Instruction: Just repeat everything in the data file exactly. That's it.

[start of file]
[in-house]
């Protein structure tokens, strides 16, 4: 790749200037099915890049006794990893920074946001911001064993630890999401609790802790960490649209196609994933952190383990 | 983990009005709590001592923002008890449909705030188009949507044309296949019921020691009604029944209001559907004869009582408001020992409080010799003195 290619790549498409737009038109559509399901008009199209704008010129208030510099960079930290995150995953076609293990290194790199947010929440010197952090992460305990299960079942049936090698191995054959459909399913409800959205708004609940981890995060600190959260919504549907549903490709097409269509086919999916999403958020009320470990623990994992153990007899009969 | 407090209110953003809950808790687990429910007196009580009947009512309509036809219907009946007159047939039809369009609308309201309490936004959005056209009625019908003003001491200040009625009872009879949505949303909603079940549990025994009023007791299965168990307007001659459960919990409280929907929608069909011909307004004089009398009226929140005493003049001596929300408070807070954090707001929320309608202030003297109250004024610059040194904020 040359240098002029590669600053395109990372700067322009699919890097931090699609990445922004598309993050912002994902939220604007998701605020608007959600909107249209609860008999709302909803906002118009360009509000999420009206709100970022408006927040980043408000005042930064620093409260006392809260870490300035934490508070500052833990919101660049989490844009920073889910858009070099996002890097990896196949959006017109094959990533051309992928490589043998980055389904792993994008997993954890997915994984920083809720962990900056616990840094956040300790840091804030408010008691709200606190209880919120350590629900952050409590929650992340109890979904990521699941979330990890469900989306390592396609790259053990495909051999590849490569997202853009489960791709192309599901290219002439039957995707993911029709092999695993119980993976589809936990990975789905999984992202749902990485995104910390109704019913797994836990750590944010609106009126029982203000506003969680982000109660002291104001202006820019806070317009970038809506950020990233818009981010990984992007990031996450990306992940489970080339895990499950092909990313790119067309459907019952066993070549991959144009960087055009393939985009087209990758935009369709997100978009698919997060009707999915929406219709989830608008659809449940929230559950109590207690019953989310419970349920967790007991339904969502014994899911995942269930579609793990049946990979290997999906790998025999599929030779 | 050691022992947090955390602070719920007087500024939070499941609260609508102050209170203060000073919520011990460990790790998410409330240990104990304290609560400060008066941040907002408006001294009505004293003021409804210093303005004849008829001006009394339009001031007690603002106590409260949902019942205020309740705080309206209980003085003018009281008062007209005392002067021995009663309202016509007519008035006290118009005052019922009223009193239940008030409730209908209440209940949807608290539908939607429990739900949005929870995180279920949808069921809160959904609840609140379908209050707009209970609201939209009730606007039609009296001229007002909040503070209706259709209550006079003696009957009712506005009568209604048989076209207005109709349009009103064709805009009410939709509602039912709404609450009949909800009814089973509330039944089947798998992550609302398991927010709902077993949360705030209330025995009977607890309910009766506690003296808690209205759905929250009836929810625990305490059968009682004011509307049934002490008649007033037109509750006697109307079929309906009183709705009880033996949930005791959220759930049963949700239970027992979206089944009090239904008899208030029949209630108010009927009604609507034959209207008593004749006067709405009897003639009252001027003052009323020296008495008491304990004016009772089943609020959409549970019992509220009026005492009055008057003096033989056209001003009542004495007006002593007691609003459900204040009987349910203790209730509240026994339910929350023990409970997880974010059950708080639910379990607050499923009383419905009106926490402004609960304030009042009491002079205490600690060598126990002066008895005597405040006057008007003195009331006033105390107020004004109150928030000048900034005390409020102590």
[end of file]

[in-house]
């Protein structure tokens, strides 16, 4: 790749200037099915890049006794990893920074946001911001064993630890999401609790802790960490649209196609994933952190383990 | 983990009005709590001592923002008890449909705030188009949507044309296949019921020691009604029944209001559907004869009582408001020992409080010799003195 290619790549498409737009038109559509399901008009199209704008010129208030510099960079930290995150995953076609293990290194790199947010929440010197952090992460305990299960079942049936090698191995054959459909399913409800959205708004609940981890995060600190959260919504549907549903490709097409269509086919999916999403958020009320470990623990994992153990007899009969 | 407090209110953003809950808790687990429910007196009580009947009512309509036809219907009946007159047939039809369009609308309201309490936004959005056209009625019908003003001491200040009625009872009879949505949303909603079940549990025994009023007791299965168990307007001659459960919990409280929907929608069909011909307004004089009398009226929140005493003049001596929300408070807070954090707001929320309608202030003297109250004024610059040194904020 040359240098002029590669600053395109990372700067322009699919890097931090699609990445922004598309993050912002994902939220604007998701605020608007959600909107249209609860008999709302909803906002118009360009509000999420009206709100970022408006927040980043408000005042930064620093409260006392809260870490300035934490508070500052833990919101660049989490844009920073889910858009070099996002890097990896196949959006017109094959990533051309992928490589043998980055389904792993994008997993954890997915994984920083809720962990900056616990840094956040300790840091804030408010008691709200606190209880919120350590629900952050409590929650992340109890979904990521699941979330990890469900989306390592396609790259053990495909051999590849490569997202853009489960791709192309599901290219002439039957995707993911029709092999695993119980993976589809936990990975789905999984992202749902990485995104910390109704019913797994836990750590944010609106009126029982203000506003969680982000109660002291104001202006820019806070317009970038809506950020990233818009981010990984992007990031996450990306992940489970080339895990499950092909990313790119067309459907019952066993070549991959144009960087055009393939985009087209990758935009369709997100978009698919997060009707999915929406219709989830608008659809449940929230559950109590207690019953989310419970349920967790007991339904969502014994899911995942269930579609793990049946990979290997999906790998025999599929030779 | 050691022992947090955390602070719920007087500024939070499941609260609508102050209170203060000073919520011990460990790790998410409330240990104990304290609560400060008066941040907002408006001294009505004293003021409804210093303005004849008829001006009394339009001031007690603002106590409260949902019942205020309740705080309206209980003085003018009281008062007209005392002067021995009663309202016509007519008035006290118009005052019922009223009193239940008030409730209908209440209940949807608290539908939607429990739900949005929870995180279920949808069921809160959904609840609140379908209050707009209970609201939209009730606007039609009296001229007002909040503070209706259709209550006079003696009957009712506005009568209604048989076209207005109709349009009103064709805009009410939709509602039912709404609450009949909800009814089973509330039944089947798998992550609302398991927010709902077993949360705030209330025995009977607890309910009766506690003296808690209205759905929250009836929810625990305490059968009682004011509307049934002490008649007033037109509750006697109307079929309906009183709705009880033996949930005791959220759930049963949700239970027992979206089944009090239904008899208030029949209630108010009927009604609507034959209207008593004749006067709405009897003639009252001027003052009323020296008495008491304990004016009772089943609020959409549970019992509220009026005492009055008057003096033989056209001003009542004495007006002593007691609003459900204040009987349910203790209730509240026994339910929350023990409970997880974010059950708080639910379990607050499923009383419905009106926490402004609960304030009042009491002079205490600690060598126990002066008895005597405040006057008007003195009331006033105390107020004004109150928030000048900034005390409020102590």